Plooman Laddies

Lucy Kemp Welch – Hinger dem pflug behind the plow

Another song from the Scottish Lowlands/Borders where the plooman (ploughman) life was one all of it’s own.  Elizabeth Stewart sings, with a bit of help and harmony from the audience.

Another song in praise of the glamorous ploughboy and the girl in love with him. Here the affair is still joyful without the disappointment of his moving on without her – and perhaps this time he won’t. –

Plooman Laddies

Doon yonder den there’s a plooman lad
Some simmer’s day he’ll be aa my ain

And sing laddie aye, and sing laddie o
The plooman laddies are aa the go

I love his teeth, an I love his skin
I love the verra cairt he hurls in

In yonder toon ah could hae gotten a merchant
But aa his gear wisna worth a groat

Doon yonder den ah could hae gotten a miller
But aa his dust wad hae deen me ill

It’s ilka time I gyang tae the stack
I hear his wheep gie the ither crack

I see him comin frae the toon
Wi aa his ribbons hingin roon and roon

Aa the go: in fashion, all the rage
Deen me ill: made me sick
Den: narrow wooded valley
Groat: archaic Scottish coin of low value
Gyang: go
Hurls: rides (in a wheeled vehicle)
Ilka: every
Stack: peat stack
Verra: very

The Floo’ers o’ the Forest (Flowers of the Forest)

Bluebells in Perthshire, Scotland

Written as a lament for the Scots killed at the Battle of Flodden in 1513. The tune is usually only played by a solo piper at funerals, and because of this, some Scots regard it as bad luck to play this tune on any other occasion. Below are the complete lyrics and a performance by Dick Gaughan

Although the original words are unknown, the melody was recorded in c. 1615-25 in the John Skene of Halyards Manuscript as “Flowres of the Forrest”, though it may have been composed earlier.

The Floo’ers o’the Forest

I’ve heard them lilting, at our yowe-milking,
Lasses a-lilting afore the dawn o’ day;
Noo they are moaning on ilka green loaning;
“The Floo’ers o’ the Forest are a’ wede away.

As buchts, in the morning, nae blythe lads are scorning;
The lasses are lonely and dowie and wae.
Nae daffin’, nae gabbin’, but sighing and sobbing,
Ilk ane lifts her leglen, and hies her away.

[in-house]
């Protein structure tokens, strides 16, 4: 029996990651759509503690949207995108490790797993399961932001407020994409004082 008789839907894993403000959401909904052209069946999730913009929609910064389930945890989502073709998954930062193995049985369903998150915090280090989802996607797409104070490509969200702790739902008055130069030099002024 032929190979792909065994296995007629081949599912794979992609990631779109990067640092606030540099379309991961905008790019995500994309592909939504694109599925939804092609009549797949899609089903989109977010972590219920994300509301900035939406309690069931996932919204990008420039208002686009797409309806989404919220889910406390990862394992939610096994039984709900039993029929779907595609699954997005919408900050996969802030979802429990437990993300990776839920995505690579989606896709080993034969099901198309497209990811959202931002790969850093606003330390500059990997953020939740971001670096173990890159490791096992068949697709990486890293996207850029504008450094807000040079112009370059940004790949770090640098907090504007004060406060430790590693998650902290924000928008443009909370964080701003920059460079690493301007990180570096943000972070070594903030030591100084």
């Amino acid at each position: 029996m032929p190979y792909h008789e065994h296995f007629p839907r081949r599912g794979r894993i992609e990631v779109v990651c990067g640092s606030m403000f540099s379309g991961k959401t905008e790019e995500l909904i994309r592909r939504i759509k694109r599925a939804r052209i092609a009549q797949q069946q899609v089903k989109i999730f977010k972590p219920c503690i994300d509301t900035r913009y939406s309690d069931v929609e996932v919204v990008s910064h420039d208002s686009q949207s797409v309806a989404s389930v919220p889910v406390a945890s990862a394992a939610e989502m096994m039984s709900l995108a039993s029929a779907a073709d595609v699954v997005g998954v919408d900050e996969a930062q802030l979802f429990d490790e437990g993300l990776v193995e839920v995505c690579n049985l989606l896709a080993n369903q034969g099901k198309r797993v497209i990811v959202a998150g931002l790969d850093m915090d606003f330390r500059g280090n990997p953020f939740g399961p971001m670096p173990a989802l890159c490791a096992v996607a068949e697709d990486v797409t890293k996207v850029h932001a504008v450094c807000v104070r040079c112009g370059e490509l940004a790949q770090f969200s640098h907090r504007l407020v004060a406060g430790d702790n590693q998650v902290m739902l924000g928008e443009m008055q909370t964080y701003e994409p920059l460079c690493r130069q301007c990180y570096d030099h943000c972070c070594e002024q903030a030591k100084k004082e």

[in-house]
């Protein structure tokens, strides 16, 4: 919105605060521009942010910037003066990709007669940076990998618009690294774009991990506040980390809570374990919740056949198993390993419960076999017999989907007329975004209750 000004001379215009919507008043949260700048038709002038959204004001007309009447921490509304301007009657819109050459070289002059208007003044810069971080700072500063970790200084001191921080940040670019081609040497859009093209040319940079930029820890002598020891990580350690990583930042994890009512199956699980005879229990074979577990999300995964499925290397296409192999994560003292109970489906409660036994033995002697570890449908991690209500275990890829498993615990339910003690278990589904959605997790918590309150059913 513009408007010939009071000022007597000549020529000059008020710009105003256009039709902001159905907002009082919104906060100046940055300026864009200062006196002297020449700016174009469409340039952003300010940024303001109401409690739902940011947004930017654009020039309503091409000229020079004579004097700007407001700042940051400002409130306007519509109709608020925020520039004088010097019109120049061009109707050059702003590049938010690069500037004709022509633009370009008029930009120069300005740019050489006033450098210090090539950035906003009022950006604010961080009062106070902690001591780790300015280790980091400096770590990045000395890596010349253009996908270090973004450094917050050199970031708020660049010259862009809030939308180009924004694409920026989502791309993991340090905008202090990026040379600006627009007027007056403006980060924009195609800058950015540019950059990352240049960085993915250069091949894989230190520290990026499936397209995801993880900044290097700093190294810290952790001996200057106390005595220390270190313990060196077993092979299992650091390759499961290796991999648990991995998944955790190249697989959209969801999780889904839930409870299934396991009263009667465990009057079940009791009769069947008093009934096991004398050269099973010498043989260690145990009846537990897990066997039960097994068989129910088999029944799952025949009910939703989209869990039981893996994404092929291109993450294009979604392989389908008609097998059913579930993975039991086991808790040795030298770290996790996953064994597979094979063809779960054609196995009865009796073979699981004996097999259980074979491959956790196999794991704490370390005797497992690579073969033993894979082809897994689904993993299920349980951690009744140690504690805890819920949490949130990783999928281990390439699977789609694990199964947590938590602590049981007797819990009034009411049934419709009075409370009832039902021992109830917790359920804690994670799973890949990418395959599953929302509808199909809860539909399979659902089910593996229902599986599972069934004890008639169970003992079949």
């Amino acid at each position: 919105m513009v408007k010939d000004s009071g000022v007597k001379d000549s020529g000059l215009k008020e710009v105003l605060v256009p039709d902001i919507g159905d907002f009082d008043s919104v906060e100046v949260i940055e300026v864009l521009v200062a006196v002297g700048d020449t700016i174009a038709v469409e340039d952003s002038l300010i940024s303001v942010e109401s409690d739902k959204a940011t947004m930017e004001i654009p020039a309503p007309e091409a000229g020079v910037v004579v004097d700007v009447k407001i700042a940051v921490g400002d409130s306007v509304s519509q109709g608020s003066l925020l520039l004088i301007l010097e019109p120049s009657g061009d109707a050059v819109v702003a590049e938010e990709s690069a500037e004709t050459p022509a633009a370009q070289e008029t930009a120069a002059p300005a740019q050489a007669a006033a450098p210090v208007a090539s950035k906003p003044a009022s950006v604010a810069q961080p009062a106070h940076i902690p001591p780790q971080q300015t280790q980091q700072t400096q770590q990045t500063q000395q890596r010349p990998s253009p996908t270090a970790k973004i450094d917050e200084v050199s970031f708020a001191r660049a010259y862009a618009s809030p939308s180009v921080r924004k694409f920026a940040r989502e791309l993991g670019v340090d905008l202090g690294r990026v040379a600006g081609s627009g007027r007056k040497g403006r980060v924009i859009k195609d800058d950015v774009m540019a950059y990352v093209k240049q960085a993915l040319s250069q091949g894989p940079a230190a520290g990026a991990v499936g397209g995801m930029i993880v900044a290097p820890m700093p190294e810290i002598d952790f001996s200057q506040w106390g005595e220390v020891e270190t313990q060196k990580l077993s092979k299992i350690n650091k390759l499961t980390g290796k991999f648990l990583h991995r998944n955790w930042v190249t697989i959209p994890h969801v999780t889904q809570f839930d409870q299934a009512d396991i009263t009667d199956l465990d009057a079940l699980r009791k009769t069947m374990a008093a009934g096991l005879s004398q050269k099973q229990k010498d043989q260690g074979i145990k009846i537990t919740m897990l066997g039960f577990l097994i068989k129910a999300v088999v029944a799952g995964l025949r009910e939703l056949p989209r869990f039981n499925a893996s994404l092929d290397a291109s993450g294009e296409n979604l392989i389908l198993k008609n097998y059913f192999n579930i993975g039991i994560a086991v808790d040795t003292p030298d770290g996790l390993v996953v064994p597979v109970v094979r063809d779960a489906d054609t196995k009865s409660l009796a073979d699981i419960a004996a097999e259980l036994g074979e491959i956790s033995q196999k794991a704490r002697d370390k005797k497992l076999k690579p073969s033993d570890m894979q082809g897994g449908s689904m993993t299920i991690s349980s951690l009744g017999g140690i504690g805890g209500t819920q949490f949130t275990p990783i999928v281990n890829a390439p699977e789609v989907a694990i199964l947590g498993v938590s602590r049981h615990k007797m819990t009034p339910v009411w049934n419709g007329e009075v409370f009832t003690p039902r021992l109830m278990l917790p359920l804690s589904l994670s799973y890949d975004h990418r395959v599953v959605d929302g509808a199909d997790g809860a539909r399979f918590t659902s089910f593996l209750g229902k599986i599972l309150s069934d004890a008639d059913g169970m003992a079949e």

In hairst, at the shearing, nae youths now are jeering,
The bandsters are lyart, and runkled and grey.
At fair or at preaching, nae wooing, nae fleeching,
The Floo’ers o’ the Forest are a’ wede away.

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The Dowie Dens O’ Yarrow

The Yarrow Valley

So I had a fantastic weekend at the St. Louis Tionól last weekend, including five hours in a room with singer/folklorist Ed Miller from Edinburgh (although now living in Austin, TX.) He spent the day talking with us about the rich tradition of song in the Scottish Lowlands and the Border country, both traditional and modern folk.

This song is one of the older ones he taught us. It’s the usual sad tale. Boy courts girl. Girl’s family doesn’t like boy. Girl’s family kills boy. Girl apparently learns her lesson. Here’s Ewan MacColl‘s version. The text below is one of the longer versions I have found and includes a bit more than what Ewan sings.

The Dowie Dens O’ Yarrow

There was a lady in the North,
I ne’er could find her marrow,
She was courted by nine gentlemen,
And a ploughboy lad frae Yarrow.

These nine sat drinking at the wine,
As oft they’d done afore, O;
They hae made a vow amang themselves
Tae fecht wi’ him on Yarrow.

She’s washed his face and kaimed his hair,
As aft she’s done afor, O,
She’s made him like a knight sae hright,
Tae fecht for her on Yarrow.

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